as a partner for securing essential natural resources and protecting the climate

01 — The key questions for the Partner-Atlas

RELEVANCE: What relevance does Japan have for Germany with regards to "securing essential natural resources and protecting the climate"?

For Germany, Japan is one of the most important economic and value partners in Asia. In addition to the wish for jointly maintaining and further developing the multilateral order, there is also the desire for closer cooperation in future technologies. Japan and Germany face similar challenges, particularly in regard to the future of industrial production and the demographic development of their societies.

Companies of both countries share the growing interest in collaborating in key technologies, such as artificial intelligence, digitisation, mobility and renewable energies. Japan is also Germany’s second most important trading partner in Asia. The volume of trade between Germany and Japan has grown continuously since 2009 (BMWi).

The free trade agreement between the EU and Japan, which came into force at the beginning of 2019, also offers great opportunities to further expand this close economic relationship.

The agreement also contains a sustainability chapter, giving both countries the possibility to joint actions in the future. Climate protection is no longer in a niche in Japan: during his G20 presidency, Prime Minister Shinzō Abe made climate protection the focus of the agenda.

Japan does feel the consequences of climate change, and the climate protection goals will not be achieved without policy change. The Japanese government’s energy plan also stipulates the need to develop more efficient and smart grid energy systems. However, even with the already available technologies, the challenges and costs to implement such systems remain high. Herein lies enormous potential for cooperation in this area: joint solutions that offer innovative and flexible integration of different energy sources. Such solutions are the key to converting traditional energy sources into renewable ones. Joint research into technologies for energy storage, batteries, grid regulation and hydropower could be important components of the cooperation between the two countries.

WILLINGNESS: To what extent is Japan willing to work with Germany in realising this interest?

Energy security as well as stable and affordable electricity prices are priority to Japan’s policymakers and population. Therefore, the government – under the leadership of the conservative LDP – will hold on to fossil fuels for a long time to come, and gradually power up the reactors that were shut down after the disaster in Fukushima. Nuclear power and coal will initially remain integral parts to Japan’s energy supply. An accelerated phase-out and policy change is unlikely to receive political praise.

However, holding on to conventional energy sources is prompting an intensified debate on climate protection. How can the equation of energy security, economic growth and climate protection be solved in the future? Here, Japan looks at Germany, a country that has done the math. Through the energy revolution, the “Energiewende”, Germany has set an example to the world and is recognised as a pioneer of renewable energy technologies. Hence, Japanese think tanks, universities, research institutions and individual government departments seek closer cooperation in research and application.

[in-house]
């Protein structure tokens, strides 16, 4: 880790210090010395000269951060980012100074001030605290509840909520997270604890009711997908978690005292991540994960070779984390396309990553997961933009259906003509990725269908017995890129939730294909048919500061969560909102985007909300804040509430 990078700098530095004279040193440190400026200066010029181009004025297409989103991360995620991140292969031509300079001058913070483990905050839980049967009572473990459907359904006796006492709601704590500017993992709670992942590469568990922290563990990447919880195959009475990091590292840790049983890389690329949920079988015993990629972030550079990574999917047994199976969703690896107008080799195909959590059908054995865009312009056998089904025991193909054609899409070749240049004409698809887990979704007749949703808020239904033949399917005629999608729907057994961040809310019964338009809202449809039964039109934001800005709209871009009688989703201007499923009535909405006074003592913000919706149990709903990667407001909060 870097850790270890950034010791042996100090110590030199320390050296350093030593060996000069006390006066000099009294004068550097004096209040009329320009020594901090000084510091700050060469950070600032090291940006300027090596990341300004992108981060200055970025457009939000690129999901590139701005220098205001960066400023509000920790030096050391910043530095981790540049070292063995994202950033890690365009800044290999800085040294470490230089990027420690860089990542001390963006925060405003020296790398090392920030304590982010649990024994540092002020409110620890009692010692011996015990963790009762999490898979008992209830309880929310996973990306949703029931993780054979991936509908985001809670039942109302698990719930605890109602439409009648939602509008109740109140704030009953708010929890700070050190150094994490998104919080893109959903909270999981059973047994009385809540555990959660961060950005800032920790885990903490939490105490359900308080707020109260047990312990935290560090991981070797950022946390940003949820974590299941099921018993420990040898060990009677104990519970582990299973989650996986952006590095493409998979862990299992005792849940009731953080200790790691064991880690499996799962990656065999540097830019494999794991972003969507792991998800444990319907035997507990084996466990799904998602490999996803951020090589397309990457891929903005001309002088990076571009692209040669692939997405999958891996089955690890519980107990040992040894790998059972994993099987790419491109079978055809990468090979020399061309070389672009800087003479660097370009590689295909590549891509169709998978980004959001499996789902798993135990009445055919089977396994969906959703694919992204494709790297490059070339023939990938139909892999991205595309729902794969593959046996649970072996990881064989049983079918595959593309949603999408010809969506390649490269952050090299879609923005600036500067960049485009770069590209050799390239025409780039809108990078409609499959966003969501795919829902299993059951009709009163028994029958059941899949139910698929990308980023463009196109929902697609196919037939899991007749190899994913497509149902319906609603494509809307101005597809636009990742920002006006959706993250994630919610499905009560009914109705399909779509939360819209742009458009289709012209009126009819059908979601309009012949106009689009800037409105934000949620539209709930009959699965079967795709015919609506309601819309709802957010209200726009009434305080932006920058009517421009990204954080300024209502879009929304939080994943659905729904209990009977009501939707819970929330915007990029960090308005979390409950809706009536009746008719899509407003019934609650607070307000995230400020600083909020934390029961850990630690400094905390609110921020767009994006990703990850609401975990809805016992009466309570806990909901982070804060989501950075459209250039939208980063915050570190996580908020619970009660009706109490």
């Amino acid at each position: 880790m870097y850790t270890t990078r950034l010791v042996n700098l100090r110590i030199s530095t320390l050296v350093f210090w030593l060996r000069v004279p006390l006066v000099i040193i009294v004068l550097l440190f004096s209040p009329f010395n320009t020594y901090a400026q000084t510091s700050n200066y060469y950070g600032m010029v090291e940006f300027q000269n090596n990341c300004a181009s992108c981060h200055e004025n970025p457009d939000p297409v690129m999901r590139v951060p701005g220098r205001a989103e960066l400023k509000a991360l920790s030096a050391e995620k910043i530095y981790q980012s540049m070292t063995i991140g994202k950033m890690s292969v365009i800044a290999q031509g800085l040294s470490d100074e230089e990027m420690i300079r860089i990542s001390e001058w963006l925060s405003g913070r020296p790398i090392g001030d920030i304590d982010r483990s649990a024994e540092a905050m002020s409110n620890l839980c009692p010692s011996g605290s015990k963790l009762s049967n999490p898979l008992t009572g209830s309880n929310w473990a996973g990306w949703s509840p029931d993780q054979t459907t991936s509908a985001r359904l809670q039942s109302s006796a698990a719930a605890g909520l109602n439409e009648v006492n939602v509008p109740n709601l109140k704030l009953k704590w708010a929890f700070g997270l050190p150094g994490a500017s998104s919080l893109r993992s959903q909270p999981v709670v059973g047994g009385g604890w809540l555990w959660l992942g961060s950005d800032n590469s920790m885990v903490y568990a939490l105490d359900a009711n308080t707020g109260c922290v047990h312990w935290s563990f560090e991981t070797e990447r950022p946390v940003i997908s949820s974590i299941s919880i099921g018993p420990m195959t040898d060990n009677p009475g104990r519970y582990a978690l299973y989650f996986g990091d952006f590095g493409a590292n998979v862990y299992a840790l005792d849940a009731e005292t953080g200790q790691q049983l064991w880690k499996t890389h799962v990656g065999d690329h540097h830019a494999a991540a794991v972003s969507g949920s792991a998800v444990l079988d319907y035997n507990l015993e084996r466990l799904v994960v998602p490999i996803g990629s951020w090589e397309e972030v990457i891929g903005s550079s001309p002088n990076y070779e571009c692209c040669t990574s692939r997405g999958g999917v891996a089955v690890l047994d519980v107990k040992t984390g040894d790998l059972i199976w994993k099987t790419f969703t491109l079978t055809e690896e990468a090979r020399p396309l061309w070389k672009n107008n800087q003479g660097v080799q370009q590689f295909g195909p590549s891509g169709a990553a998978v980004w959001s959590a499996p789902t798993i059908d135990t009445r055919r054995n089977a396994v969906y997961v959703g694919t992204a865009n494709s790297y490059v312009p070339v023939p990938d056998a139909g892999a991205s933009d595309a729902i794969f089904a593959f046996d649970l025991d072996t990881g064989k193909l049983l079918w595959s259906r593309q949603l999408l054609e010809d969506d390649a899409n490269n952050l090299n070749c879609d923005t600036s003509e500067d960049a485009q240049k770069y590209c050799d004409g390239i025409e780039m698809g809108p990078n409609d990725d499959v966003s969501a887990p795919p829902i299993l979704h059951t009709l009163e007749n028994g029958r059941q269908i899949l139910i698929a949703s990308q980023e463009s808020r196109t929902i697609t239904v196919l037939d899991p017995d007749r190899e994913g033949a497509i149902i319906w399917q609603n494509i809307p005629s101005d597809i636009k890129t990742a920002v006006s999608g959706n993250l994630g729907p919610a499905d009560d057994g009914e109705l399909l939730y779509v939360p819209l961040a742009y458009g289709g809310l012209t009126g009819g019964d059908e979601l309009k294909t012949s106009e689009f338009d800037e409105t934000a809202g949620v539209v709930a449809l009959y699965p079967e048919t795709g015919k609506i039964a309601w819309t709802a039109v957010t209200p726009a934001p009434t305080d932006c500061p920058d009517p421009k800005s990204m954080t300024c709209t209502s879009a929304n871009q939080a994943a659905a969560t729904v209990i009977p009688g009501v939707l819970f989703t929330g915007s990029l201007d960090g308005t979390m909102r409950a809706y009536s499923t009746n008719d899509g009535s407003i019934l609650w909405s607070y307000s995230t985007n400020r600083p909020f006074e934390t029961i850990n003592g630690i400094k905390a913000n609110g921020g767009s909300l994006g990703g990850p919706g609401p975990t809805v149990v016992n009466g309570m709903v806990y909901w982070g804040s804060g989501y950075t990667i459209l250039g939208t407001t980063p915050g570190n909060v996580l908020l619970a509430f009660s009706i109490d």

The economic consequences of the coronavirus pandemic are, of course, also being felt in Japan, representing a huge burden on companies and the state budget. Nevertheless, research on alternative forms of energy and implementation of the energy plan remain exempt from cuts or restrictions for the time being.

STATUS QUO: How close is Germany and Japan's current cooperation in this area?

In the past, Japan was not exactly the country to which Germany turned to in search of energy and climate protection partnerships. Japan’s reliance on nuclear energy and coal seemed too much of a given. However, in order to reduce CO2 emissions in the future, the Japanese government needs to look at alternative and climate-friendly forms of energy.

That is why Japan is breaking new ground in the production of domestic hydrogen and sees itself as a global pioneer. By having hydrogen as its main energy source in the future, Japan wants to achieve the Paris climate protection goals and significantly reduce its dependence on the import of fossil fuels. By 2040, Japan plans to shift its entire industry over to hydrogen, and by 2050 to reduce its greenhouse gas emissions by 80 percent.

In Germany, people are still skeptical about hydrogen production because it is energy-intensive and far from being CO2-neutral. Their skepticism is justified – hydrogen is immensely expensive to produce and not fully developed as a technology. To date, transporting hydrogen is another obstacle. Japan, however, assumes that large-scale plants for hydrogen production could be available by the beginning of 2030. According to the Ministry of Economy, Trade and Industry (METI), production will then amount to 300,000 tons per year. If Japan were using renewable energies such as wind power and solar energy to produce hydrogen, this would be a very substantive starting point for joint cooperation.

POTENTIAL: What is the potential for strengthening the partnership between Germany and Japan in this area?